Summer Tips For Diving Safety
As people throng at lake cabins and community pools to beat the summer heat, we want you to look before you leap into inviting waters.
Water sports are a hallmark of summer fun, but diving into pools and lakes also causes 26,000 orthopedic injuries each year, according to the U.S. Consumer Product Safety Commission. Approximately 800 of those injuries result in paralysis.
Diving injuries are most common among children who are 17 years of age or younger. The good news is that many of these injuries can be prevented. We have some guidelines for you and your family to follow that will prevent serious diving injuries, and keep the focus on safe water fun.
- Teach young children about diving safety before they get in the water, and repeat the lesson often. When children are in the water, make sure they are supervised at all times.
- Never dive in shallow water; this includes the shallow end of the pool. Before diving, check the water depth. If you are diving from a high point, the water depth should be at least double the distance from the diving board or platform to the water. If your diving platform is 10 feet above the water, the water depth must be at least 20 feet to be safe.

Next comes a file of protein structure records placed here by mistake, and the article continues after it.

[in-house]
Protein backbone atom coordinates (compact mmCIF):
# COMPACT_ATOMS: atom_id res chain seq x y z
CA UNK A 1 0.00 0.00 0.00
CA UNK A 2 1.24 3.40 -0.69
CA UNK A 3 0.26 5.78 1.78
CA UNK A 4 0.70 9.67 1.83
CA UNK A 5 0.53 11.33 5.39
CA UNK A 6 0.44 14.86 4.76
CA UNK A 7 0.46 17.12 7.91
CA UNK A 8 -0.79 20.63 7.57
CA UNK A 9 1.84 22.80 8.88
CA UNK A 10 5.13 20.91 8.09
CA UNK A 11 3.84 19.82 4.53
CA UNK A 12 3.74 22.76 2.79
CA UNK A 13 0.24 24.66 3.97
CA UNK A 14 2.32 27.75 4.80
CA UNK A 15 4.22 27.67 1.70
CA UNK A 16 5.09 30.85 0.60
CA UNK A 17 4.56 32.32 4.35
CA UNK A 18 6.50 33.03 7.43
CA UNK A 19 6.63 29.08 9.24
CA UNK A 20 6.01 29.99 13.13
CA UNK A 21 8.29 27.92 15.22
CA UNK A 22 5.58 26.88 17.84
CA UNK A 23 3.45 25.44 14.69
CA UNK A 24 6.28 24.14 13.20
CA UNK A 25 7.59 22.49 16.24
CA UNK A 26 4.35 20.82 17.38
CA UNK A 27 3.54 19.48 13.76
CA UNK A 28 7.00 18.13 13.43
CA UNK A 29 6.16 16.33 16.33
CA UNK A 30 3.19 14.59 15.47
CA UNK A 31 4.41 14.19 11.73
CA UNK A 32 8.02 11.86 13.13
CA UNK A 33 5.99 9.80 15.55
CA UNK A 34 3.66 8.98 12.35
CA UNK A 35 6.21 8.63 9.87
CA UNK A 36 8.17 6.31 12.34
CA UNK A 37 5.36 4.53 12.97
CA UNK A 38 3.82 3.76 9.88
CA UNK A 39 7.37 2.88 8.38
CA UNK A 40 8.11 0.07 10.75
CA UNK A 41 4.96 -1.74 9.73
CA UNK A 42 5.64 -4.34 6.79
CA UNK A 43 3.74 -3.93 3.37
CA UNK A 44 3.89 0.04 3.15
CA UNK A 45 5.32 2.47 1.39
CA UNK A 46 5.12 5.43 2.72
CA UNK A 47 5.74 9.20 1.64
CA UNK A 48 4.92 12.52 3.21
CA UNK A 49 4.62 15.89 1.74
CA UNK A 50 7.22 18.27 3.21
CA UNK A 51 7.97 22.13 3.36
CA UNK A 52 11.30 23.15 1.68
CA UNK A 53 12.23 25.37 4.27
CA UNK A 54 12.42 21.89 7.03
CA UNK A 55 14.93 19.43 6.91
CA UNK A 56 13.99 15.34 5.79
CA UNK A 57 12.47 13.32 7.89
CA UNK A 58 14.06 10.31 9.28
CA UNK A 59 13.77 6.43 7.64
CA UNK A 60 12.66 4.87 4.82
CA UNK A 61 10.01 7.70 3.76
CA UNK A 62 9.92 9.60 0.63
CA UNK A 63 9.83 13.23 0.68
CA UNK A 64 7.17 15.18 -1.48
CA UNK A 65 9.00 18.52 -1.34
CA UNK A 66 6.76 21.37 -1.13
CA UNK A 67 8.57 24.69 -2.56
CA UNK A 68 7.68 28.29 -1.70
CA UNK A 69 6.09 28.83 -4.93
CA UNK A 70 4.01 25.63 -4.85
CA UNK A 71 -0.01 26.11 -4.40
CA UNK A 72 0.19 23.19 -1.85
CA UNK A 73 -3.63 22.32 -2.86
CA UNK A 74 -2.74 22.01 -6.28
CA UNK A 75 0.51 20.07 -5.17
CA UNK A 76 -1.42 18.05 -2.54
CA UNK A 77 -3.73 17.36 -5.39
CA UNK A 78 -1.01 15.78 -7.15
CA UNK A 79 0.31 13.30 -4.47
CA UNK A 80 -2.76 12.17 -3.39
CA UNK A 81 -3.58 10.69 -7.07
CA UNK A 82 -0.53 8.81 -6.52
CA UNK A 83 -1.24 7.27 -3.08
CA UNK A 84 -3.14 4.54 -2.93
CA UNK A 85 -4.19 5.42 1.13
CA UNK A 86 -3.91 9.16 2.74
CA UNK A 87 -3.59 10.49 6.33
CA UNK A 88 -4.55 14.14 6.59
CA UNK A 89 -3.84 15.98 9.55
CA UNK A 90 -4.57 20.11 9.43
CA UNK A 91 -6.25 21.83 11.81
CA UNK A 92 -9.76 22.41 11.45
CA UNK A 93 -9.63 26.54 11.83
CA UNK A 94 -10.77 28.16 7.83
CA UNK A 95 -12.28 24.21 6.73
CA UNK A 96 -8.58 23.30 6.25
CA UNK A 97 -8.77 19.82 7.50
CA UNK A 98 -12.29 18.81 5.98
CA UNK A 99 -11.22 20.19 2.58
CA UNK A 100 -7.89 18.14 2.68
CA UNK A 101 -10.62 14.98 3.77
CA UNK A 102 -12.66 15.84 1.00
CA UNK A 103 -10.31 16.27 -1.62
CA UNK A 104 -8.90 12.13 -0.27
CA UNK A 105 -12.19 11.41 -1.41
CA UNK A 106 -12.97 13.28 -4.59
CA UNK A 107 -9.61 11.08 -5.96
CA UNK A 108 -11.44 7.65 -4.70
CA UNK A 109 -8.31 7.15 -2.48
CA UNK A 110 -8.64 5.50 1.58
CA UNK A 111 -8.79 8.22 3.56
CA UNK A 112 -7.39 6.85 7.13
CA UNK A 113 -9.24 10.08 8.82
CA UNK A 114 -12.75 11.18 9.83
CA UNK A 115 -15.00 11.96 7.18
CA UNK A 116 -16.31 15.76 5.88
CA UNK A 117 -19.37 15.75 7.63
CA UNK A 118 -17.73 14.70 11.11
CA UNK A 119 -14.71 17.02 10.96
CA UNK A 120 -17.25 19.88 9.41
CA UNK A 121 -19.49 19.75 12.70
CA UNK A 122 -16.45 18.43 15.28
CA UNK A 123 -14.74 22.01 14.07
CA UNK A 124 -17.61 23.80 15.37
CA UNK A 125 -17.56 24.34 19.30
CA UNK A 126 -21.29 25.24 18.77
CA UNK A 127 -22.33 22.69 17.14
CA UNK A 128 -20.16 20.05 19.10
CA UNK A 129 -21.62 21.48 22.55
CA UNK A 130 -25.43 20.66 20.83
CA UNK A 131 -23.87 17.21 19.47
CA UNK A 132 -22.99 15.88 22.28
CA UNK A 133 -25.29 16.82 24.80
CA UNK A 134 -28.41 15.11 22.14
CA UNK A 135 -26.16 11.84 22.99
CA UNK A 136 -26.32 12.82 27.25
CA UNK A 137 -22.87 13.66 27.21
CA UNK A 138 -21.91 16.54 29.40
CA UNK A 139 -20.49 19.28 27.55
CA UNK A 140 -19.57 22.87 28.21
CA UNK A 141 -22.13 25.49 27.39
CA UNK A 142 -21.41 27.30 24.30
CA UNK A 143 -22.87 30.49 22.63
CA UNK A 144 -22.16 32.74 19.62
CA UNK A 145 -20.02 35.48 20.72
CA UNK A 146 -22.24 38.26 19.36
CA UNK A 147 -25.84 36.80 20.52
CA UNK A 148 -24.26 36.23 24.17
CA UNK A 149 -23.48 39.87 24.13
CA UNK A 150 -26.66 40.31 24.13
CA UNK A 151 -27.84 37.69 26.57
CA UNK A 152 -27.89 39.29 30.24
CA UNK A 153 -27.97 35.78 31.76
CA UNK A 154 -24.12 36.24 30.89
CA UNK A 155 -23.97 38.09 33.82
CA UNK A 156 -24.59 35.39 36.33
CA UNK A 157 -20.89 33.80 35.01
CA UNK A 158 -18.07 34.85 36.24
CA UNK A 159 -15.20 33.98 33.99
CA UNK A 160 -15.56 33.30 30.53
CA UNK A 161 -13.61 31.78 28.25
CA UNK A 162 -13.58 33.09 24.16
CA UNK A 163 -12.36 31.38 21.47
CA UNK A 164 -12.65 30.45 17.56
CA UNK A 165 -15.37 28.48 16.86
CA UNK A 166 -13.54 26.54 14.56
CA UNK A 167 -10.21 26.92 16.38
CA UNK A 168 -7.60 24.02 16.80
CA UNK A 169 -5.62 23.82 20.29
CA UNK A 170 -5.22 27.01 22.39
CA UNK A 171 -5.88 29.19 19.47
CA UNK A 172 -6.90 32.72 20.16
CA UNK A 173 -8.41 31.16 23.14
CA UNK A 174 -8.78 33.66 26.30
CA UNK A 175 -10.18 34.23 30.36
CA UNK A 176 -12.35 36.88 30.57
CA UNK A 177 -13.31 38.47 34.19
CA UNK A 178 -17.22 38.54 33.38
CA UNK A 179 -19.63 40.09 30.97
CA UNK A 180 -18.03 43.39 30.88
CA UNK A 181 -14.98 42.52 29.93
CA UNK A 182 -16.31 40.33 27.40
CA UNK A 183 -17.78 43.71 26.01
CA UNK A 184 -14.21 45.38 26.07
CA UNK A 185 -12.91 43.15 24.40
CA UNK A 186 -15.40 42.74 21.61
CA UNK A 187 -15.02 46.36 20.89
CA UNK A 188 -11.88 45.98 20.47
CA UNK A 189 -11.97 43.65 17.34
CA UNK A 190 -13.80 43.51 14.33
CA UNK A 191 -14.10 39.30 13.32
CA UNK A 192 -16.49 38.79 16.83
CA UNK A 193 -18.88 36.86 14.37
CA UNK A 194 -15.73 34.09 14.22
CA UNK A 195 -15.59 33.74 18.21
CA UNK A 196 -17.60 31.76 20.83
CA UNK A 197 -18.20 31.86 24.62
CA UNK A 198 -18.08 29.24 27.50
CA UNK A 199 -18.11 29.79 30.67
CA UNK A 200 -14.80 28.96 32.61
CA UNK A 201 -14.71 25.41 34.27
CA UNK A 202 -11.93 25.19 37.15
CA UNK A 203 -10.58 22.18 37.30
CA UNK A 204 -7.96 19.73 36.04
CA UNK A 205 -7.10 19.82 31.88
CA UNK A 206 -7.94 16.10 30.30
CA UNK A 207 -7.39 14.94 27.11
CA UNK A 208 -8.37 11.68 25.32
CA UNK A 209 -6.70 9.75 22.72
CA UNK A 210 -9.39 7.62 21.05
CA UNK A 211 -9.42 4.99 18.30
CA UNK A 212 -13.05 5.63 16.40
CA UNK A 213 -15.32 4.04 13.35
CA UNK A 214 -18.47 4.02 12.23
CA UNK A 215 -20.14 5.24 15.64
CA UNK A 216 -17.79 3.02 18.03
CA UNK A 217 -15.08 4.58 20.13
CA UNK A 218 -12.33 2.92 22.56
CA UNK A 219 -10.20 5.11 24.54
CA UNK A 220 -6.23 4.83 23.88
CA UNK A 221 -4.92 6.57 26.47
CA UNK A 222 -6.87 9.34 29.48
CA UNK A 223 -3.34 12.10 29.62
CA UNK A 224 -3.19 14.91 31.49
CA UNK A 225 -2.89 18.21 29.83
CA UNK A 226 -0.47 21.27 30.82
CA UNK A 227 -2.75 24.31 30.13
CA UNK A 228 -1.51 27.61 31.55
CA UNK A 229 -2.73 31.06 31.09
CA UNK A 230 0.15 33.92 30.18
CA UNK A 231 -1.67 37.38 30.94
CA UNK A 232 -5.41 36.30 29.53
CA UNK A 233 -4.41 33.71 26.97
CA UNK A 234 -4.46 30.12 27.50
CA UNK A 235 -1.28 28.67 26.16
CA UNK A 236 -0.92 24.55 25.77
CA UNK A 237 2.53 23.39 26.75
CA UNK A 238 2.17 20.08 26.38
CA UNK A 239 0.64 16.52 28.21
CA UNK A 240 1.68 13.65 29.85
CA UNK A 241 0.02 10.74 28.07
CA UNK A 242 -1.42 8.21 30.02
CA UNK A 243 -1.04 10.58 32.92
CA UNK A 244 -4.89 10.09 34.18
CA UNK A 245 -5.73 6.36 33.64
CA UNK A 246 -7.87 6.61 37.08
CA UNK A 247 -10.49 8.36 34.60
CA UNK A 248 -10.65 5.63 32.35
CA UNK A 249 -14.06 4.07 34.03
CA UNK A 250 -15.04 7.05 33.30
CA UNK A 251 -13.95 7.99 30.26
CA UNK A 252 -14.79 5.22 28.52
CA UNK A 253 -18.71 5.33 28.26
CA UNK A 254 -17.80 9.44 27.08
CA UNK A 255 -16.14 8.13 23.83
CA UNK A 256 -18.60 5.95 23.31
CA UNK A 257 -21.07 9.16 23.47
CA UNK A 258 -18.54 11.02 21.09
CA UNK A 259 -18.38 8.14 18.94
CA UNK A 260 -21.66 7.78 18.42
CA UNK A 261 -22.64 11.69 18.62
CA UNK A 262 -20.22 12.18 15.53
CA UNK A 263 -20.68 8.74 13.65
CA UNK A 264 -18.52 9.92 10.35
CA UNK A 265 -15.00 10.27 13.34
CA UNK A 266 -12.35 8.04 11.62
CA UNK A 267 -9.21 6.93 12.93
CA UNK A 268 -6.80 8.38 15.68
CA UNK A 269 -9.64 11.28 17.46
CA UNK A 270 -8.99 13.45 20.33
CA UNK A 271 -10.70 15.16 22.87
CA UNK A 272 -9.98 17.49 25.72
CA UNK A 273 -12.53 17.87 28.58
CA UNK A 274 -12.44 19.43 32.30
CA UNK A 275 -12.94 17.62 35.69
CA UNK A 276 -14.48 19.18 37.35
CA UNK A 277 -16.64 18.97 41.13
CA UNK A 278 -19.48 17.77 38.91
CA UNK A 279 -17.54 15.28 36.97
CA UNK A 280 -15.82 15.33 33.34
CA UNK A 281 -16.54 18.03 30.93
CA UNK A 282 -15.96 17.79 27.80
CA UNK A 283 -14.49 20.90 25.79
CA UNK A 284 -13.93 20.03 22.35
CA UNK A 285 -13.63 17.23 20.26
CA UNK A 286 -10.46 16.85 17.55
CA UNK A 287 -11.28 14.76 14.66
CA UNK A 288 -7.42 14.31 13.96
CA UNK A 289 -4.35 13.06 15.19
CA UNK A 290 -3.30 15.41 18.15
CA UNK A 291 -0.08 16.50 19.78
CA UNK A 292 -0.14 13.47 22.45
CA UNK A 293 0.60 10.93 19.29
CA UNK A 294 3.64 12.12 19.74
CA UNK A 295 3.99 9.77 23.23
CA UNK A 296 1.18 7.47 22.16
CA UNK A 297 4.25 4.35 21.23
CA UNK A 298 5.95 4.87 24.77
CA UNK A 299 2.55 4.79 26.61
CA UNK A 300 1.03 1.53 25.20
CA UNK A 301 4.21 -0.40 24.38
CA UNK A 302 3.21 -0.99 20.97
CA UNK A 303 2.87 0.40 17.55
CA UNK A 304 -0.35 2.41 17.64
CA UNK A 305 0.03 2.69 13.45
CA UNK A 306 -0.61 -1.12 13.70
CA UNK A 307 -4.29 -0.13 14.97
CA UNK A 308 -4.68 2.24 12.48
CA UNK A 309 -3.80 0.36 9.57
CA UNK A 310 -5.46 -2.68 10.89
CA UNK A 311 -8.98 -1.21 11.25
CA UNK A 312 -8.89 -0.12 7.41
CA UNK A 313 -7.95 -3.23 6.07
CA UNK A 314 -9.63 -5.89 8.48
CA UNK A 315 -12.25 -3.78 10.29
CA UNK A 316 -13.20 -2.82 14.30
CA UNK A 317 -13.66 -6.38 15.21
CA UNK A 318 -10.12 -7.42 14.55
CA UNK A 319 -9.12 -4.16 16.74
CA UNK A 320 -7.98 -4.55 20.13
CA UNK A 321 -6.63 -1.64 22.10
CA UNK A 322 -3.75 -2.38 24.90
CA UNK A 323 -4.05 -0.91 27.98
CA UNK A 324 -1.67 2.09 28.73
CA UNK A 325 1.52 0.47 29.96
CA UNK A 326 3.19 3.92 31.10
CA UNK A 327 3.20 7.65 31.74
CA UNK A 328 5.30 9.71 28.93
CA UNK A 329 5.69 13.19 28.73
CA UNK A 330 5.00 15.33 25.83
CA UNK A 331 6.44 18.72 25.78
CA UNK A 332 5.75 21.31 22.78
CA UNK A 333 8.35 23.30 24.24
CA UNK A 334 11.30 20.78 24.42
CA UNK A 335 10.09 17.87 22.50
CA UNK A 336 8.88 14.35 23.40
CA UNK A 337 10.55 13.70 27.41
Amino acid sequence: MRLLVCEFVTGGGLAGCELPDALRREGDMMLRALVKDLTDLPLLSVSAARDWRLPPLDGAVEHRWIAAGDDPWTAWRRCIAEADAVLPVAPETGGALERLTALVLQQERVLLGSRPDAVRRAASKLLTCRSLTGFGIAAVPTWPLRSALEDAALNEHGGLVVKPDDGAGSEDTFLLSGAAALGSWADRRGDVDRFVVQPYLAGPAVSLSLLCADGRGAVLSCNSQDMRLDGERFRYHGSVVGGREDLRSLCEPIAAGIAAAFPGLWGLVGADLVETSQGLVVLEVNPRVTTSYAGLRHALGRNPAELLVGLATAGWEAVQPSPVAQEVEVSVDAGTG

- Don’t dive into water where visibility is not clear. Murky water could be hiding underwater rocks, tree trunks, or other obstructions. In the ocean, changing tides and waves cause sands to shift and create sandbars.
- Never dive into an above-ground pool. These pools are dangerously shallow.
- Don’t allow multiple people on a diving board. Divers should dive from the end of the board. Don’t run on the board or bounce more than once. When the dive is completed, swim away from the diving area immediately to give the next diver clear unobstructed water.
- Do not use alcohol before or during diving—or any other water sports. Alcohol has an effect on balance, coordination, and judgment.
- When in doubt, enter feet first.
If you are on the scene when a diver makes a dive into shallow water, be prepared to give immediate assistance. When a diver fractures their neck, they may not be able to move their arms or legs, and may also struggle to breathe. By following these diving guidelines and supervising children while they play near water, you can ensure that your summertime activities on the water are fun filled and safe for the entire family.
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